I have seen this attitude kill us, politically, academically, scientifically, business -wise, you name it. But it can be stopped. It just takes some radicalism. It just takes some fresh thinking. It just takes some risk-takers to get the ball rolling and instil that vision.
My call to Africa is “let us all commit to excellence in all that we do and at all times.” Change will come. Wakanda can be our reality, even without vibranium.
Cholera has devastated Zambia at the current moment and one wonders why year in and year out we have to face this menace. From experience, I have seen that we do not do enough to prevent its occurrence and the reasons may not be that straightforward and apparent to many.
In my time as the National Health Programme Coordinator at the Zambia Red Cross around the mid 2000s, I represented the organisation on the National Epidemic Preparedness, Prevention, Control and Management committee of the Ministry of Health. One of the ongoing cries of the Red Cross and many donors at the time was that we needed to focus more on prevention rather than waiting for outbreaks of cholera to occur and for this reason a national cholera contingency plan was proposed by many government partners.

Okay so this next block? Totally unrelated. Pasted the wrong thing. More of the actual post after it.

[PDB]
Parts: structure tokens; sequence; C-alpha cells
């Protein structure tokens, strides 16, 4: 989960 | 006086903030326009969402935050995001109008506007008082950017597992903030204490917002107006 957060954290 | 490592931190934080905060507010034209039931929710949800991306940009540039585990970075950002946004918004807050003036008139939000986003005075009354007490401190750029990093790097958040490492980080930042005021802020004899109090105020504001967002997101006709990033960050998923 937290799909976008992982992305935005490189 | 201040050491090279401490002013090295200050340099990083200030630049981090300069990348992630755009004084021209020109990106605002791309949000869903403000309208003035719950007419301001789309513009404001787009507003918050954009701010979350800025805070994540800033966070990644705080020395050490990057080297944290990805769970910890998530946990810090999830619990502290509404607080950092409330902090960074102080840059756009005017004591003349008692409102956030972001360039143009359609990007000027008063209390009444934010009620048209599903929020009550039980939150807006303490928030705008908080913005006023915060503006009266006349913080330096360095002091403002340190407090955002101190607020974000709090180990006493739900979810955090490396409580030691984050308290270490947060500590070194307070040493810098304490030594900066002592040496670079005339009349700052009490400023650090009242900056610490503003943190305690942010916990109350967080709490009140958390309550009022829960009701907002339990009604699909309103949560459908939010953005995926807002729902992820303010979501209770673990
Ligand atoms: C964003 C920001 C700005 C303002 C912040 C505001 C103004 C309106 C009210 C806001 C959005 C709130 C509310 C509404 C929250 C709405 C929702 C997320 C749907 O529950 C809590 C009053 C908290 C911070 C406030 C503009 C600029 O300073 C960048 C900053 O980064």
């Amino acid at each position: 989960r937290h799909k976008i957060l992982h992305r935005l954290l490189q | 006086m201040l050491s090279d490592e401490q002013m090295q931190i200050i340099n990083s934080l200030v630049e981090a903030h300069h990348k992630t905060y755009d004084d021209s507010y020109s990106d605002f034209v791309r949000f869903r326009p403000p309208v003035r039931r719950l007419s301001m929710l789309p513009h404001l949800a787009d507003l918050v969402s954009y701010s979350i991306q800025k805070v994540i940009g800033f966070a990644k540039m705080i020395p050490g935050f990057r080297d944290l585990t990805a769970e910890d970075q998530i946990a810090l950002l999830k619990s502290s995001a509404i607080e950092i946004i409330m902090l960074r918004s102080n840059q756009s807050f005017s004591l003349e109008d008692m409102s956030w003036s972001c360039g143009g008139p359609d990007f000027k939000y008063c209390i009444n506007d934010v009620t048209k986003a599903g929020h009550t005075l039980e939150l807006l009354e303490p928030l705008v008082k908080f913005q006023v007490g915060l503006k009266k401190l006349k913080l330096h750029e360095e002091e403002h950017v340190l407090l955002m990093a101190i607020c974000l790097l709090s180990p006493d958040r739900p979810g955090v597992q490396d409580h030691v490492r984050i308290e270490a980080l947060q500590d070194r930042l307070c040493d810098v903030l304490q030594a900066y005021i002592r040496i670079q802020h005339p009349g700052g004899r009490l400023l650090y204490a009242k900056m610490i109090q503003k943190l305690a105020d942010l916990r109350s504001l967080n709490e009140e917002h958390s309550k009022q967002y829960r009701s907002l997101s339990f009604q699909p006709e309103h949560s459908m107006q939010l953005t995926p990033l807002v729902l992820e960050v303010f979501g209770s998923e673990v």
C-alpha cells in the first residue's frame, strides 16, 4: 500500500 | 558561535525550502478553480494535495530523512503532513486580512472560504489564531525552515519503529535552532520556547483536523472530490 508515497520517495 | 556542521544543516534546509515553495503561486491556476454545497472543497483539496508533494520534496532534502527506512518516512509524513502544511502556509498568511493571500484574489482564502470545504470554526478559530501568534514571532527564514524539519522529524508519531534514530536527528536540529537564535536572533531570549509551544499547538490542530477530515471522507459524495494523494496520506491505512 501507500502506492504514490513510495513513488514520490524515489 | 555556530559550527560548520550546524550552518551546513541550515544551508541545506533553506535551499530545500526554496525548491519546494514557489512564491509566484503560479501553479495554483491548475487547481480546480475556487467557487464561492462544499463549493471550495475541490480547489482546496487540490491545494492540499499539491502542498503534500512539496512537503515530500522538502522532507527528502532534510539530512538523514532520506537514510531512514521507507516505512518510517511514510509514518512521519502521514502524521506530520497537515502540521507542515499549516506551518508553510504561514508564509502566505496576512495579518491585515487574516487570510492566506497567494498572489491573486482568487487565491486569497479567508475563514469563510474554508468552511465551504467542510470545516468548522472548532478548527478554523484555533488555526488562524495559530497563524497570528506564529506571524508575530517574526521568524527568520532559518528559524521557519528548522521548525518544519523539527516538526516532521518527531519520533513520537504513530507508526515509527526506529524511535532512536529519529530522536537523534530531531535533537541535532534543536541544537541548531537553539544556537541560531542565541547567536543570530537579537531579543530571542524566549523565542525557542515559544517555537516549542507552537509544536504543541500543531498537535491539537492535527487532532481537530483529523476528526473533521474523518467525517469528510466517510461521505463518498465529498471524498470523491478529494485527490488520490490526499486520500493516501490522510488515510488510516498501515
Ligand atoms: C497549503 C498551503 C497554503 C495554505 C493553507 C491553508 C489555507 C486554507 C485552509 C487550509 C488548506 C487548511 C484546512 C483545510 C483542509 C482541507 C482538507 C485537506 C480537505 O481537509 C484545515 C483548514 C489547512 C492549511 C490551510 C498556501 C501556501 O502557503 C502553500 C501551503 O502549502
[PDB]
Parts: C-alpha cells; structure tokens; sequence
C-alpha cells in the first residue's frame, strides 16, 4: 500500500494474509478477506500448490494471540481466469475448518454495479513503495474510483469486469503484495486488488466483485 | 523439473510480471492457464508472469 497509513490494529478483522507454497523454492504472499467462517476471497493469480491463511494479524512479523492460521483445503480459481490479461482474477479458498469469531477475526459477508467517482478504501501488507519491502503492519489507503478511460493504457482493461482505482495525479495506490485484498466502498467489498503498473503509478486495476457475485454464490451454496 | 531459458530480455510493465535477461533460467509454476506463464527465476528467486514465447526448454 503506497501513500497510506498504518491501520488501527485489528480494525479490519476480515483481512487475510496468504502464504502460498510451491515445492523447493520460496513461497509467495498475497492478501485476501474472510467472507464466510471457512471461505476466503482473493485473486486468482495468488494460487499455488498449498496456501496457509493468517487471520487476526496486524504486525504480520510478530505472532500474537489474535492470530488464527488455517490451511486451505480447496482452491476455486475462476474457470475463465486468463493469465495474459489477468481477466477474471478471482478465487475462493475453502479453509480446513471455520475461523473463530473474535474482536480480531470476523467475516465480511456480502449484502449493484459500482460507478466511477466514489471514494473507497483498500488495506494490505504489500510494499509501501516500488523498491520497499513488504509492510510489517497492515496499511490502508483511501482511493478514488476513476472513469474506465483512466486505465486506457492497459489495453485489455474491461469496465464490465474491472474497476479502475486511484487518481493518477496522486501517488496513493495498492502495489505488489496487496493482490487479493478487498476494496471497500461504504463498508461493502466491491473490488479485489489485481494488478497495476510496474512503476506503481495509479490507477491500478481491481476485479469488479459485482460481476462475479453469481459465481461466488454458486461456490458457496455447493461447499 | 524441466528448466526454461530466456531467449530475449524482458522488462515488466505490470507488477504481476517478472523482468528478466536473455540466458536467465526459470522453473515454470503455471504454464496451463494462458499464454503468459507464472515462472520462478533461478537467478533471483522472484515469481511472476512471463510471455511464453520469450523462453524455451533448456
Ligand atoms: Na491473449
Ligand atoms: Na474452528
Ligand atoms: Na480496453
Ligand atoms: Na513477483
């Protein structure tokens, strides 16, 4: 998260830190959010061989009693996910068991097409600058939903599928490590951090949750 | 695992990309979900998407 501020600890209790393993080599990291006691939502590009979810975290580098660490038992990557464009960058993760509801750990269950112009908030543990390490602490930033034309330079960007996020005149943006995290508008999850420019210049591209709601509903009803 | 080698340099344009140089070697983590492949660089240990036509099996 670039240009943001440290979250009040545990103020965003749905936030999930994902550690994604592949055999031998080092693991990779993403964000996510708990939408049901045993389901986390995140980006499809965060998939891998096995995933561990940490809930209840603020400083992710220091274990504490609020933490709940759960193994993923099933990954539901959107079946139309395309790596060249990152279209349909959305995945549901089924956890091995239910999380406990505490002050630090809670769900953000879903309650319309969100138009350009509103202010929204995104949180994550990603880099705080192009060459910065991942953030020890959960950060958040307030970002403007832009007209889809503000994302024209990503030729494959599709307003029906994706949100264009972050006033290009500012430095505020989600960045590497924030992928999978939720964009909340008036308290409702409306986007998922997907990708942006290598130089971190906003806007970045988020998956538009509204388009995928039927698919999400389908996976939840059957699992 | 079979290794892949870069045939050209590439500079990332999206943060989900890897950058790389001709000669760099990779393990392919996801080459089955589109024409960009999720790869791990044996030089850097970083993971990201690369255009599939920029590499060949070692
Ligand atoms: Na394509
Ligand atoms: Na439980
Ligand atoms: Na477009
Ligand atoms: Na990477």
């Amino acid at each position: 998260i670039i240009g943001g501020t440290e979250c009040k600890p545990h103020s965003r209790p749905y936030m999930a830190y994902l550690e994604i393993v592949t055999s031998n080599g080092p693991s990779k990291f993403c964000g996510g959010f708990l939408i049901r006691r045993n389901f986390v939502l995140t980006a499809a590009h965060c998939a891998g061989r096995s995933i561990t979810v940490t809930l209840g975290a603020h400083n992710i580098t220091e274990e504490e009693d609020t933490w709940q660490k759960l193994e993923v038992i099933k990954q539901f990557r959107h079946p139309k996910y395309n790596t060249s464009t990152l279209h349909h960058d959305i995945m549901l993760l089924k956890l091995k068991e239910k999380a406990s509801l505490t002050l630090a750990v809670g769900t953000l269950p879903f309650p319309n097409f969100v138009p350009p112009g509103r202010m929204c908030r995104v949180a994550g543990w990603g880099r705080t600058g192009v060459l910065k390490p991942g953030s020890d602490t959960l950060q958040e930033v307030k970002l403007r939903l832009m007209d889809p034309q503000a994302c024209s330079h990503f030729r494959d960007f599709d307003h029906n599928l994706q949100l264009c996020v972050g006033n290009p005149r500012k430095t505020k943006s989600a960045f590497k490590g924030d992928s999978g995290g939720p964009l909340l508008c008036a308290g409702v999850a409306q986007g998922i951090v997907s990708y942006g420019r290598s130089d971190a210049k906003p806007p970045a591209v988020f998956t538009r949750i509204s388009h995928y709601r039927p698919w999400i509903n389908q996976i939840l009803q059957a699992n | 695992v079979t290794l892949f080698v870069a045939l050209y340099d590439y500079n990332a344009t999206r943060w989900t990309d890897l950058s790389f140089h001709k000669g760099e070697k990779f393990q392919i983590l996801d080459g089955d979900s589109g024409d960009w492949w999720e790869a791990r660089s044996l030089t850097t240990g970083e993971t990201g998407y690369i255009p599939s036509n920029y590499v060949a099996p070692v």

However, at the time there was never any traction from government to come up with such a plan, much to the frustration of many of the partners. As Red Cross, we thus set out to develop a “Zambia Red Cross Cholera Contingency Plan” that would have allowed us to raise funds for cholera prevention activities from our donors, who had expressed interest in funding such a plan. It would also have enabled us to meaningfully engage the various in-country partners and donors that were necessary to successfully pull off such a plan. We did not call it a national cholera contingency plan in order to avoid stepping on the governments toes and emphasised that our plan could be a small part of the national contingency plan once that was worked on.